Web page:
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5 Notes About Year-End Tax Breaks      12/21 07:49

   Five things to know about the year-end tax package, which President Barack 
Obama signed into law Friday.

   WASHINGTON (AP) -- In an almost annual ritual, Congress has passed a 
last-minute package of temporary tax breaks, sparing millions of businesses and 
individuals from unwanted tax increases just weeks before start of filing 

   Congress extends these tax breaks every year or two, usually at the last 
minute, drawing complaints from business leaders tired of the uncertainty. This 
year's package will add nearly $42 billion to federal budget deficit, according 
to congressional estimates.

   Five things to know about the year-end tax package, which President Barack 
Obama signed into law Friday:


   Businesses big and small, commuters who use public transportation, teachers 
who spend their own money on classroom supplies and people who live in states 
without state income taxes.

   The package of 54 tax breaks is a collection of narrow provisions targeting 
specific groups and industries, held together by a few broad tax breaks that 
benefit millions.

   In all, they affect about one in six taxpayers, according to the Tax 
Institute, the independent research arm at tax giant H&R Block.

   Among the biggest breaks for businesses are a tax credit for research and 
development and an exemption that allows financial companies such as banks and 
investment firms to shield foreign profits from being taxed by the U.S. Several 
provisions allow retailers and other businesses to write off capital 
investments more quickly.

   Other, narrower provisions include tax breaks for film and theater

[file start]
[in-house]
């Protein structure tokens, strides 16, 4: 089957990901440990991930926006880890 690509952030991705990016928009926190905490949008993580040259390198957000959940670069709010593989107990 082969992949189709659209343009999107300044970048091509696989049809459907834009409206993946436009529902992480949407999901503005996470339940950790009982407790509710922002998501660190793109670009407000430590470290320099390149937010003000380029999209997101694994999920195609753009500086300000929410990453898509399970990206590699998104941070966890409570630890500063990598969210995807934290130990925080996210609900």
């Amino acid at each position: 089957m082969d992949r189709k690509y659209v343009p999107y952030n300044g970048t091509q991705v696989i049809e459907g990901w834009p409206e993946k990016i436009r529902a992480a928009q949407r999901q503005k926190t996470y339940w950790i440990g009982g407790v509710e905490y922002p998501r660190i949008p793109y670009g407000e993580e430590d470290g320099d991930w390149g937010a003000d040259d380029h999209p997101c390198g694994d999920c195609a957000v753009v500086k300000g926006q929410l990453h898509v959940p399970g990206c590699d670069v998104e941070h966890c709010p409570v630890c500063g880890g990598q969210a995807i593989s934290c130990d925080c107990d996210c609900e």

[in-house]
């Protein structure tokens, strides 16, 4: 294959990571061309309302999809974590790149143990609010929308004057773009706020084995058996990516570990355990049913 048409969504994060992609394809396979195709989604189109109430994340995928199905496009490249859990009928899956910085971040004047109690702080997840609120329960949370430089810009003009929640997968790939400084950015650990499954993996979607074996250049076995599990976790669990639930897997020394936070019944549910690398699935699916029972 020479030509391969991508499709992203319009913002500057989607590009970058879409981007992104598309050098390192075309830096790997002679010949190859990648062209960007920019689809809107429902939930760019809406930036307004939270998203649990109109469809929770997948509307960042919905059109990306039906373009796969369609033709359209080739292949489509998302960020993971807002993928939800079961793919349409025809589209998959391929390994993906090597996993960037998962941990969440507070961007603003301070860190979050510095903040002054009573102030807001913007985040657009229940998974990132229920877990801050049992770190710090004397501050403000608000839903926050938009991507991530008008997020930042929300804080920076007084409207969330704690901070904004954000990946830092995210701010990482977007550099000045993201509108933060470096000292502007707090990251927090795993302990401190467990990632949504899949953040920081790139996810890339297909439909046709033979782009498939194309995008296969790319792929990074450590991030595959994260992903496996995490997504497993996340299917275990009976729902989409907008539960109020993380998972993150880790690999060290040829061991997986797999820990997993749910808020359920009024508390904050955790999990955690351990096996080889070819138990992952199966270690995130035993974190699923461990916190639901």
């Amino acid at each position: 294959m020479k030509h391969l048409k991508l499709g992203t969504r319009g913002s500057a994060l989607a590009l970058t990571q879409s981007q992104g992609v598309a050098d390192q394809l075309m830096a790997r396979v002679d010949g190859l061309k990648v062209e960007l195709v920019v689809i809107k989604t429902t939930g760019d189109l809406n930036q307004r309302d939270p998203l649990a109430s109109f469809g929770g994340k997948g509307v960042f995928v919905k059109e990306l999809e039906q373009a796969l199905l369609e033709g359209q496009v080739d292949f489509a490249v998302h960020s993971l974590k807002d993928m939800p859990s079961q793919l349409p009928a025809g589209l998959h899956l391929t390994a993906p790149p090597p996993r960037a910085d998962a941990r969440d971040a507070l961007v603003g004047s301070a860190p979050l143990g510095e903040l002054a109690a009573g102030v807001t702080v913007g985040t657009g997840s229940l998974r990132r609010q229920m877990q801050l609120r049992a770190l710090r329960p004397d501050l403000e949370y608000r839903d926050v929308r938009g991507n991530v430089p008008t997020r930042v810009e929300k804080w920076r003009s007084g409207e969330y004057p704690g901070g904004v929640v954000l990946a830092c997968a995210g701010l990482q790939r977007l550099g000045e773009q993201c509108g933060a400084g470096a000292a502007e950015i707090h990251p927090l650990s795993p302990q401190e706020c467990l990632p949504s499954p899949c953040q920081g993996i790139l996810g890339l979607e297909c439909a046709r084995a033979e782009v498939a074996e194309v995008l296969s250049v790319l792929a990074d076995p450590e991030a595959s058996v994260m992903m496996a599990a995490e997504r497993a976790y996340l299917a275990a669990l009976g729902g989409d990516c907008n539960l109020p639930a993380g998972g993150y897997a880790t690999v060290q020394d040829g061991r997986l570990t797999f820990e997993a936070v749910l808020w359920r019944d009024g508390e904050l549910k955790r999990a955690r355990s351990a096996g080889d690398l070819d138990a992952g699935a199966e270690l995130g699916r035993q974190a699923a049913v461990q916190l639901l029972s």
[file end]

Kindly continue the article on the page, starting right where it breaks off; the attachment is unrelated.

producers, NASCAR racetrack owners, racehorse owners, and rum producers in 
Puerto Rico and the Virgin Islands.

   One protects struggling homeowners who get their mortgages reduced from 
paying income taxes on the amount of debt that was forgiven.


   Some of the tax breaks were originally intended to be temporary, but 
powerful interest groups keep them alive year after year. Others are popular 
but expensive, leaving some deficit-weary lawmakers reluctant to make them 

   For example, some conservatives say a generous tax credit for using wind 
farms and other renewable energy sources to produce electricity has outlived 
its purpose. The tax break was first enacted in the 1990s to help kick-start a 
fledgling industry. It has been renewed many times since.

   One of the most popular tax credits rewards businesses for investing in 
research and development. Both Democrats and Republicans want to make it 
permanent, but congressional estimates say it would cost $156 billion in lost 
revenue over the next decade, so lawmakers simply renew it every year or two, 
masking the true long-term cost.


   Yes, the vast majority of them expired at the beginning of the year. The 
bill Congress passed retroactively extends them through the end of this year, 
enabling taxpayers to claim them on their 2014 income tax returns.


   Tax experts say it is terrible policy to let these tax breaks expire 
repeatedly, only to renew them retroactively at a later date.

   Consider this: The tax credit for research and development is supposed to 
provide an incentive for businesses to invest in R&D. The credit expired in 
January and was just renewed, nearly 12 months later. How much incentive do you 
think the credit provided while it was expired?

   Also, business groups complain that companies can't accurately project 
expenses from year to year because they don't know for sure whether Congress 
will renew their tax breaks.


   The tax breaks expire again on Jan. 1, creating more uncertainty next year.

   Lawmakers from both political parties say they want to overhaul the tax 
code, presumably dealing with these tax breaks once and for all. That would be 
a heavy lift, even with one party -- Republicans -- controlling both the House 
and Senate.

   If Congress can't accomplish a tax overhaul, lawmakers may still try to make 
some of the tax breaks permanent while letting others expire. If they fail, 
Congress could be right back where it was this year, passing another 
last-minute temporary tax package.  


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